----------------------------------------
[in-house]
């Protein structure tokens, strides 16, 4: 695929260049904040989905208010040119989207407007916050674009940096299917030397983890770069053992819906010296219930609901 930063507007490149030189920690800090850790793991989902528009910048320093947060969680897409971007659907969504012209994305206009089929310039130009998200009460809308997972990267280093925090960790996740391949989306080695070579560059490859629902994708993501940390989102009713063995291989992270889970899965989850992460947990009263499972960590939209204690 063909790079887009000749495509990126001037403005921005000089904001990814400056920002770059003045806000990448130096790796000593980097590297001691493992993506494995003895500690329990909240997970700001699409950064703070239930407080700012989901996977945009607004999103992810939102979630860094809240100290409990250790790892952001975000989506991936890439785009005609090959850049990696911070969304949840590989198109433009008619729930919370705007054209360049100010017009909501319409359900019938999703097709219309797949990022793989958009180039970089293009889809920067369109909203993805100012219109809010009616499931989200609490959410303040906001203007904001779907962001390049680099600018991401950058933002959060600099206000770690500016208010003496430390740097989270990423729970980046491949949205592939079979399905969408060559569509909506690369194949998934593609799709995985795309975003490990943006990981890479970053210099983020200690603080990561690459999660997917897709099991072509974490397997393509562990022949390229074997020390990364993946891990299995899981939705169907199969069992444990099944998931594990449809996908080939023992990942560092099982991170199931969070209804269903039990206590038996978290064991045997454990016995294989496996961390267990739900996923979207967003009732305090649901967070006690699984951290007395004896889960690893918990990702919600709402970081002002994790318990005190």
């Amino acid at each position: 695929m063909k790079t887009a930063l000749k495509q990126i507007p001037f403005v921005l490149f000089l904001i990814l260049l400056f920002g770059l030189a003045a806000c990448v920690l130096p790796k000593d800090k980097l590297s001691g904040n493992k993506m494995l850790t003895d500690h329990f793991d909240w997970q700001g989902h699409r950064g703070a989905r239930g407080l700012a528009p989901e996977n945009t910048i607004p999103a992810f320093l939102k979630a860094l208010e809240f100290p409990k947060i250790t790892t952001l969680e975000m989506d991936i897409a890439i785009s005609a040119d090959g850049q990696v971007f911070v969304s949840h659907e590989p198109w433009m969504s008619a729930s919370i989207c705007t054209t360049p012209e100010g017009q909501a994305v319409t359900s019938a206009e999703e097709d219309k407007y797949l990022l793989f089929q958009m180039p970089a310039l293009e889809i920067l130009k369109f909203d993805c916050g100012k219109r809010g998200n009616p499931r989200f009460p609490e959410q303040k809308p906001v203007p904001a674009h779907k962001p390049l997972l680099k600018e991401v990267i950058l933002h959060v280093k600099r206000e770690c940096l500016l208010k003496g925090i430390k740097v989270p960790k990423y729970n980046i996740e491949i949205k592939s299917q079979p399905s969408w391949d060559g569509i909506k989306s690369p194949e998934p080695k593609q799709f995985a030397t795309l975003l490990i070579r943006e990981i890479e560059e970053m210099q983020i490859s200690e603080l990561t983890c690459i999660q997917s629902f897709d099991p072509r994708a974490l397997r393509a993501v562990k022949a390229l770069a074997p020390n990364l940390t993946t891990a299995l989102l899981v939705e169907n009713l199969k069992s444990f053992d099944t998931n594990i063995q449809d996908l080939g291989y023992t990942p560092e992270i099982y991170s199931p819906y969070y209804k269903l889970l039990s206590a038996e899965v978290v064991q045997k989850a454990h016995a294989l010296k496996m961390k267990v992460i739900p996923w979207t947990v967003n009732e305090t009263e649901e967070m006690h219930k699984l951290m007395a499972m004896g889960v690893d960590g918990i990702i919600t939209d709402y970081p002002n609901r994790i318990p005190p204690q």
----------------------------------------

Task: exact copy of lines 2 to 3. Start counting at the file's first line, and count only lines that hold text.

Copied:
């Protein structure tokens, strides 16, 4: 695929260049904040989905208010040119989207407007916050674009940096299917030397983890770069053992819906010296219930609901 930063507007490149030189920690800090850790793991989902528009910048320093947060969680897409971007659907969504012209994305206009089929310039130009998200009460809308997972990267280093925090960790996740391949989306080695070579560059490859629902994708993501940390989102009713063995291989992270889970899965989850992460947990009263499972960590939209204690 063909790079887009000749495509990126001037403005921005000089904001990814400056920002770059003045806000990448130096790796000593980097590297001691493992993506494995003895500690329990909240997970700001699409950064703070239930407080700012989901996977945009607004999103992810939102979630860094809240100290409990250790790892952001975000989506991936890439785009005609090959850049990696911070969304949840590989198109433009008619729930919370705007054209360049100010017009909501319409359900019938999703097709219309797949990022793989958009180039970089293009889809920067369109909203993805100012219109809010009616499931989200609490959410303040906001203007904001779907962001390049680099600018991401950058933002959060600099206000770690500016208010003496430390740097989270990423729970980046491949949205592939079979399905969408060559569509909506690369194949998934593609799709995985795309975003490990943006990981890479970053210099983020200690603080990561690459999660997917897709099991072509974490397997393509562990022949390229074997020390990364993946891990299995899981939705169907199969069992444990099944998931594990449809996908080939023992990942560092099982991170199931969070209804269903039990206590038996978290064991045997454990016995294989496996961390267990739900996923979207967003009732305090649901967070006690699984951290007395004896889960690893918990990702919600709402970081002002994790318990005190």
């Amino acid at each position: 695929m063909k790079t887009a930063l000749k495509q990126i507007p001037f403005v921005l490149f000089l904001i990814l260049l400056f920002g770059l030189a003045a806000c990448v920690l130096p790796k000593d800090k980097l590297s001691g904040n493992k993506m494995l850790t003895d500690h329990f793991d909240w997970q700001g989902h699409r950064g703070a989905r239930g407080l700012a528009p989901e996977n945009t910048i607004p999103a992810f320093l939102k979630a860094l208010e809240f100290p409990k947060i250790t790892t952001l969680e975000m989506d991936i897409a890439i785009s005609a040119d090959g850049q990696v971007f911070v969304s949840h659907e590989p198109w433009m969504s008619a729930s919370i989207c705007t054209t360049p012209e100010g017009q909501a994305v319409t359900s019938a206009e999703e097709d219309k407007y797949l990022l793989f089929q958009m180039p970089a310039l293009e889809i920067l130009k369109f909203d993805c916050g100012k219109r809010g998200n009616p499931r989200f009460p609490e959410q303040k809308p906001v203007p904001a674009h779907k962001p390049l997972l680099k600018e991401v990267i950058l933002h959060v280093k600099r206000e770690c940096l500016l208010k003496g925090i430390k740097v989270p960790k990423y729970n980046i996740e491949i949205k592939s299917q079979p399905s969408w391949d060559g569509i909506k989306s690369p194949e998934p080695k593609q799709f995985a030397t795309l975003l490990i070579r943006e990981i890479e560059e970053m210099q983020i490859s200690e603080l990561t983890c690459i999660q997917s629902f897709d099991p072509r994708a974490l397997r393509a993501v562990k022949a390229l770069a074997p020390n990364l940390t993946t891990a299995l989102l899981v939705e169907n009713l199969k069992s444990f053992d099944t998931n594990i063995q449809d996908l080939g291989y023992t990942p560092e992270i099982y991170s199931p819906y969070y209804k269903l889970l039990s206590a038996e899965v978290v064991q045997k989850a454990h016995a294989l010296k496996m961390k267990v992460i739900p996923w979207t947990v967003n009732e305090t009263e649901e967070m006690h219930k699984l951290m007395a499972m004896g889960v690893d960590g918990i990702i919600t939209d709402y970081p002002n609901r994790i318990p005190p204690q």